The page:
Podcasts & RSS Feeds
Most Active Stories
- State's Paying Interest On 2011 Past Due Wages; May Finally Pay Up
- Beautiful Book Pairs Felicia Olin's Art & Vachel Lindsay's Poetry
- The Players: Inspector General's Push For Public Reports Stalls
- Plan That Would Allow Ex-Felons To Work In Schools Gets Support From Conservatives
- Listen to State Week - April 10, 2015
Sun December 15, 2013
Project Xpat: When Do You Become An 'Immigrant'?
You are an American living in another country. Are you a tourist? An expatriate? An immigrant?
When does a visitor morph into something more? When does your home-away-from-home become your home?
The United Nations reports that more people than ever are living in countries other than their own. In 2013, some 232 million people — about 3.2 percent of the planet's population — were migrants. The U.N. defines a migrant as "any person who changes his or her country of usual residence" and a long-term immigrant as someone who lives in another country for more than a year.
"That officially makes me an immigrant, albeit a transient, professionally migratory one," says Shane Horn, 35, an American teaching a course called Global Perspectives at the Nazarbayev Intellectual school in Karaganda, Kazakhstan. And one question he poses to his class: What is the difference between an immigrant and expatriate?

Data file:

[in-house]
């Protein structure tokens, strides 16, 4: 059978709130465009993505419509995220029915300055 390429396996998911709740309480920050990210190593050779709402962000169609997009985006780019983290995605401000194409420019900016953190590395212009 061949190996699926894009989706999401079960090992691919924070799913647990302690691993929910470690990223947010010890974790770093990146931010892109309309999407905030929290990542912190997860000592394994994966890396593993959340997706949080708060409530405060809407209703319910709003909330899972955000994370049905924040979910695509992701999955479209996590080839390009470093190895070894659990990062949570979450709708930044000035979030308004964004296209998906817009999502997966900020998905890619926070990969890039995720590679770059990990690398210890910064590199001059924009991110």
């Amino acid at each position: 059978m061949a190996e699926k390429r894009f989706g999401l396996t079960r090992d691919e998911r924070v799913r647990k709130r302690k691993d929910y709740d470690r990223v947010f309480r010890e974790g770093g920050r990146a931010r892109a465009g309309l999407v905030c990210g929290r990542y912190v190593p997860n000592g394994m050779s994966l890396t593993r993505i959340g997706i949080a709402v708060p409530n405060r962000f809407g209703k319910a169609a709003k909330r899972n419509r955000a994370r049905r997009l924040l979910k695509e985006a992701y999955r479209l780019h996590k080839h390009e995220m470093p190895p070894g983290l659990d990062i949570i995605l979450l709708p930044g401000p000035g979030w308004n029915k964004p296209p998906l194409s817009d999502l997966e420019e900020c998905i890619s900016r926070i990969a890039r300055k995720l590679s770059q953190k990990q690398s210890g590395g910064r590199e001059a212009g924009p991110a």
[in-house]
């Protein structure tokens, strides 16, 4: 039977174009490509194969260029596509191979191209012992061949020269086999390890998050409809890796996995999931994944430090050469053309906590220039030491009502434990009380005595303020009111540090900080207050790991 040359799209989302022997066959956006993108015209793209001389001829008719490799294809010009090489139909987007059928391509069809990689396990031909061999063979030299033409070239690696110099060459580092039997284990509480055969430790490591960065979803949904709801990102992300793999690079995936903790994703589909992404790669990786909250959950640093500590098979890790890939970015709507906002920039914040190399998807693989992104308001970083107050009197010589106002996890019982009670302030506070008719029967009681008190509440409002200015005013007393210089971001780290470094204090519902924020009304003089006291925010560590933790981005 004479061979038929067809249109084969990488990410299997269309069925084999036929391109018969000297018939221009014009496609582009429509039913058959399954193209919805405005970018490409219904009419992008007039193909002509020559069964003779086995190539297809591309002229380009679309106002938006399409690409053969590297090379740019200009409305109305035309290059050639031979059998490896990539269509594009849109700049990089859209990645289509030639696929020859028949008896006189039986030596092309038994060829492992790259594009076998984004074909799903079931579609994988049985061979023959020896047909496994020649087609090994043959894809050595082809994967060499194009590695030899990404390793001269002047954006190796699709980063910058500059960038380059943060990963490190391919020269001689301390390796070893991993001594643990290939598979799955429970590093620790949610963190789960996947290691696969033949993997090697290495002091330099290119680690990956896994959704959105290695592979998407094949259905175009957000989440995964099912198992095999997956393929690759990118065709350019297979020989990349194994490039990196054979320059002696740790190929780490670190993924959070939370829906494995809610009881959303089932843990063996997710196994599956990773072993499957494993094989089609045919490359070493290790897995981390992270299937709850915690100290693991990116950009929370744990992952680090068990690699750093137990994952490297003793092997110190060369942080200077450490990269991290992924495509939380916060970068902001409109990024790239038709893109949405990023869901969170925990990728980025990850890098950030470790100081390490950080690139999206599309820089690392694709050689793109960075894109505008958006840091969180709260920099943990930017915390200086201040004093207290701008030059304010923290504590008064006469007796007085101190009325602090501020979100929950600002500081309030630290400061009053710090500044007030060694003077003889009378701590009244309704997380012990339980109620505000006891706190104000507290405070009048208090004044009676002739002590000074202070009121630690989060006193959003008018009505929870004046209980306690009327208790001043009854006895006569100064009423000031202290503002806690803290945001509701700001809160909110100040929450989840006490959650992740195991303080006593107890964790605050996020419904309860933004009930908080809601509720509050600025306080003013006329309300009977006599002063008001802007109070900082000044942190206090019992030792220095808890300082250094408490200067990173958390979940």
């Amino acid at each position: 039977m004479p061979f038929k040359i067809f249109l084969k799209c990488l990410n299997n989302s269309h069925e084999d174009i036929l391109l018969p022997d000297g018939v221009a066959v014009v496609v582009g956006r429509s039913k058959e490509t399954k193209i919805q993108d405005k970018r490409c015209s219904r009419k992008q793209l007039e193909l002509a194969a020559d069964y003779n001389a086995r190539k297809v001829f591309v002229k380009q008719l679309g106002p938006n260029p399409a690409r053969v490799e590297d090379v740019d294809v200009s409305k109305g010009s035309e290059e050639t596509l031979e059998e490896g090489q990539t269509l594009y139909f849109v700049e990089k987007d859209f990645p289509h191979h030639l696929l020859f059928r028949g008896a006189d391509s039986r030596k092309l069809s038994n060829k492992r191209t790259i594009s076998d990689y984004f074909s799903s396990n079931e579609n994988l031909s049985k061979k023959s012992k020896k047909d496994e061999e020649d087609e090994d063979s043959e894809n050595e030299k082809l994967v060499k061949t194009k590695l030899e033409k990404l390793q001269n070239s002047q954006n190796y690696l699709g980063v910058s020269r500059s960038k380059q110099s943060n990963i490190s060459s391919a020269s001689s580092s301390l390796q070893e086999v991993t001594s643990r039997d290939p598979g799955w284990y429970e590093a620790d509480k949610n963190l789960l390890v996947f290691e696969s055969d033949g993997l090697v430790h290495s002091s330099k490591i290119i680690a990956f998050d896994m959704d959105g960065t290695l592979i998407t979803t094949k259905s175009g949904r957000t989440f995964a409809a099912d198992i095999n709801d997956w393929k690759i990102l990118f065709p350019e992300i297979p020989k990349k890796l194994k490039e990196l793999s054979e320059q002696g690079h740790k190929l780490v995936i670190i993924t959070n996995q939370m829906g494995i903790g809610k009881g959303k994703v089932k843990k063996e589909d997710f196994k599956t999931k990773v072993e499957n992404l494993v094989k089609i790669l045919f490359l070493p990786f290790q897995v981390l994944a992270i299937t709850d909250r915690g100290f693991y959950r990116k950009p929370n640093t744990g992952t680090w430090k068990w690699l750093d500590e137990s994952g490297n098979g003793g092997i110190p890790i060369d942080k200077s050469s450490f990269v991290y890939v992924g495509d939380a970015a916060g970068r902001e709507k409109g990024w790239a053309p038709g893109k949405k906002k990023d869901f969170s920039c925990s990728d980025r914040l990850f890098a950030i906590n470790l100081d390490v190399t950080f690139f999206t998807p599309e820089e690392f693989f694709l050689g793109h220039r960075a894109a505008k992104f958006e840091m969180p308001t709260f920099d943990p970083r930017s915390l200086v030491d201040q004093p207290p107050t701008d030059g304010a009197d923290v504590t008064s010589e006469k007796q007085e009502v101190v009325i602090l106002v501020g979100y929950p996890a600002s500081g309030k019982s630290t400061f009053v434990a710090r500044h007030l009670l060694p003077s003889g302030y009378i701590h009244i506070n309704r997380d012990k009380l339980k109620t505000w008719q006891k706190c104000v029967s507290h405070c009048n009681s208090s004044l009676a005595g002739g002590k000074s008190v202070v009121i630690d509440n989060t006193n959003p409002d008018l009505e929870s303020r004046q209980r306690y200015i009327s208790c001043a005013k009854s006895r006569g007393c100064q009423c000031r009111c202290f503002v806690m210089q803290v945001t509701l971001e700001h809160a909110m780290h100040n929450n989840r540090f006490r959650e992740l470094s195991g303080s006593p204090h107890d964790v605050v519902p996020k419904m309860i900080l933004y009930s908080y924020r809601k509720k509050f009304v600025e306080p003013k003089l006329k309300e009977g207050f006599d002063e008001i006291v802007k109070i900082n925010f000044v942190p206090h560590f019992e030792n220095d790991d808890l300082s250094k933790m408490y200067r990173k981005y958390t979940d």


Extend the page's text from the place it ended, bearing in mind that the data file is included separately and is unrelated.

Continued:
The two terms, Shane says, "are mainly used to delineate uneducated, labor migrant workers from skilled, professional migrant workers. The former are commonly referred to as 'immigrants' whereas 'expatriate' is reserved for the latter."
But, he adds, "all immigrants are expatriates, and all expatriates are immigrants."
As part of Project Xpat, NPR asked Americans living abroad to answer — in 10 words or less — the 10-word question: What does it mean to you to be an expatriate? Here are a half-dozen answers:
"Examining privilege, navigating third culture, appreciating home." — Sheela Lai, 23, India
"Searching for familiar comforts in unfamiliar places." — John Tynan, 51, China
"Guts, a bit of crazy and a lot of vulnerability." — Maryann Reid, 38, United Arab Emirates
"Being asked 'Do you know Goldie Hawn?' " — Rosie Tobin, 20, India
"To best open your mind past Western-centrism, leave the west." — Emily Zhao, 19, China
"Living my dream of seeing the world, experiencing real freedom." — Helen Howard, 39, England
The Protojournalist: Experimental storytelling for the LURVers – Listeners, Users, Readers, Viewers – of NPR. @NPRtpj